Re: Culture of Martial Mediocrity?
This thread is pretty old now but I've not logged on here for a few years. Please excuse me if I have missed the main thrust but you seem to be saying that Aikido practise has degenerated into something less than it was intended to be. I completely agree for myself but I am stuck with the ideal view that Aikido is for all and therefore all can practise according to their goals.
Personally I see that Aikido training can be broadly split into the simplistic dichotomy of the Aikibuki, ballet, dance, cooperative, harmony and love approach, and the hard line, "we're doing the real thing", jutsu, karate, mixed up stew. My ideal Aikido is neither of these, but is the effective implementation of a non-aggressive philosophy coupled to a refusal to accept defeat.
"The Way Of Aiki is winning without fighting" This stretches all the way from talking as a means of problem solving, to the other end of pre-emptive atemi so that the fight is over before it has time to develop. Again, both of these are ideals and reality is always much messier and far less predictable. This is what I am seeking to learn, and after a total of more than 25 years in MA, I find it very hard.
There is one other factor which I have tried to discuss before with many people and that is the role of fear in practise. In real combat the adrenaline dump which occurs when you realise that somebody is seriously trying to do you harm cannot be simulated in the dojo. However if we do not attempt to create the possibilty for experiencing smaller doses of fear we will never comprehend the very real physiological changes that take place in combat: the loss of breath, the narrowing of perception, the loss of fine motor skills, the reversion to our most ingrained survival strategies. To change this you have to train for it, but to train for combat is the role of the soldier, not the role of the martial artist. To train to develop the character of the warrior is Budo, to find the still center in the midst of the proverbial s**t storm.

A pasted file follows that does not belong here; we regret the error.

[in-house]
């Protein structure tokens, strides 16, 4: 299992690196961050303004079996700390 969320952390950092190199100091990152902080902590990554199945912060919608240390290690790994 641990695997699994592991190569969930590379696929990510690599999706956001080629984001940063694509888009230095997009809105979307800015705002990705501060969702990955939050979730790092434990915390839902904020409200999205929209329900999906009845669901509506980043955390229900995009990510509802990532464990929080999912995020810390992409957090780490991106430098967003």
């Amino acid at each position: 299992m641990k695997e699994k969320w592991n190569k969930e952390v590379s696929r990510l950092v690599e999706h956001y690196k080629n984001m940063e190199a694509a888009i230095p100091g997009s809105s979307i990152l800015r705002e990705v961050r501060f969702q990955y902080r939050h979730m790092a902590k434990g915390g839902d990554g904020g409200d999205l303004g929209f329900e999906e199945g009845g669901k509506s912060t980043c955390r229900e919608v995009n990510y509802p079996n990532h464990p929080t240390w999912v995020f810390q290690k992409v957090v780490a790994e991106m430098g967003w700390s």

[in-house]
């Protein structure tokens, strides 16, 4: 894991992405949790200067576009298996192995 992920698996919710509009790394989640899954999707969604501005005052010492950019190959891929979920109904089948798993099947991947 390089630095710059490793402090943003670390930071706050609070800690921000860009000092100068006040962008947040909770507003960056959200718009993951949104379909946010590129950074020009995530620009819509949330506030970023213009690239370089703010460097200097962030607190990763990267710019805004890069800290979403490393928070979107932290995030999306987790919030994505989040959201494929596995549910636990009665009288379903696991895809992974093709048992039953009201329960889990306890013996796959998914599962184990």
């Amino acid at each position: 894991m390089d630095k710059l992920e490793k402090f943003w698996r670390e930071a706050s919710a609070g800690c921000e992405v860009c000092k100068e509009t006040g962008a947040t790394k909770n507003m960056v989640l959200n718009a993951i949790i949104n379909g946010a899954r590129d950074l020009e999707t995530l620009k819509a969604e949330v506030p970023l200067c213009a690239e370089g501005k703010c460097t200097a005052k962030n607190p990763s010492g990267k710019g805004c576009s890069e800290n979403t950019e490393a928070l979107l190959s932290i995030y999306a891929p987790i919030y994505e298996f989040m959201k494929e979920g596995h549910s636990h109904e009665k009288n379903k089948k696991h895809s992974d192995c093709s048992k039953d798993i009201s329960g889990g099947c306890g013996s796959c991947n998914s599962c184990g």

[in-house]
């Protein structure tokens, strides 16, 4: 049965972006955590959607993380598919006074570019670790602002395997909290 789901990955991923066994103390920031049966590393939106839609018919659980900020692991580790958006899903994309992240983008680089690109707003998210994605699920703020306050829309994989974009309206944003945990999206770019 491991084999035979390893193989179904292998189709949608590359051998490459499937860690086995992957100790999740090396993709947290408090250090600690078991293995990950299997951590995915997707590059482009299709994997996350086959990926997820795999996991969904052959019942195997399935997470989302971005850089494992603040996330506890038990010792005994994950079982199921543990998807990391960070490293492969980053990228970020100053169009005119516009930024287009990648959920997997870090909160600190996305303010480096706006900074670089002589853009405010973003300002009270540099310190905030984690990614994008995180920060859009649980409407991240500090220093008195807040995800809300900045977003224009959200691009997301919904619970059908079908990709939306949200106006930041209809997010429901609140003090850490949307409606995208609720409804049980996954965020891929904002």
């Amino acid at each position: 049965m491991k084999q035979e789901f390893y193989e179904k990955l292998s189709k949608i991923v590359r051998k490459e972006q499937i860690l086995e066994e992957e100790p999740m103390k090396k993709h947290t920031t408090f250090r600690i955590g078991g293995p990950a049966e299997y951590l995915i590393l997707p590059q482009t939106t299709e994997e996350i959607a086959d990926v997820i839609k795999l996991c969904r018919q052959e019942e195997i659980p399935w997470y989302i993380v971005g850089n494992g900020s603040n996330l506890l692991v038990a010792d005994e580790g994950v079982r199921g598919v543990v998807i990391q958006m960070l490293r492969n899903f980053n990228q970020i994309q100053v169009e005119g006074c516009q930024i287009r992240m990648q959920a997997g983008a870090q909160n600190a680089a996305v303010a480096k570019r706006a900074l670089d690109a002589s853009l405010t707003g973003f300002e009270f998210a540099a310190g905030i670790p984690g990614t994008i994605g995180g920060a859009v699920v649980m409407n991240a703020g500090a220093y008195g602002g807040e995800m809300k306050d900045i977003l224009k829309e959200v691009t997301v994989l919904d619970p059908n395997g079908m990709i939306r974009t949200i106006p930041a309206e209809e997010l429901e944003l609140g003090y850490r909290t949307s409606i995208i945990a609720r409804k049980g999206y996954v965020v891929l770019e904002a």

Simply repeating harder and faster preset attacks will not create fear, unless of course, both uke and tori are trying to function above their level, and even then the fear is only fear of injury, which is entirely different than facing the alien beast of a truly violent person, or the potential terror of an impersonal foe like a flood or an earthquake. Is it possible to implement at higher levels of training in Aikido, graduated adrenaline based training without moving away from the essential philosophy of the art? I believe that for some of us this would be of great benefit, not for all, but the only models of this type of work are outside of the Aikido community and simply grafting on a bit of this and a bit of that do not, IMHO, help Aikido to continue to develop as a living art.
respectfully, Alec Corper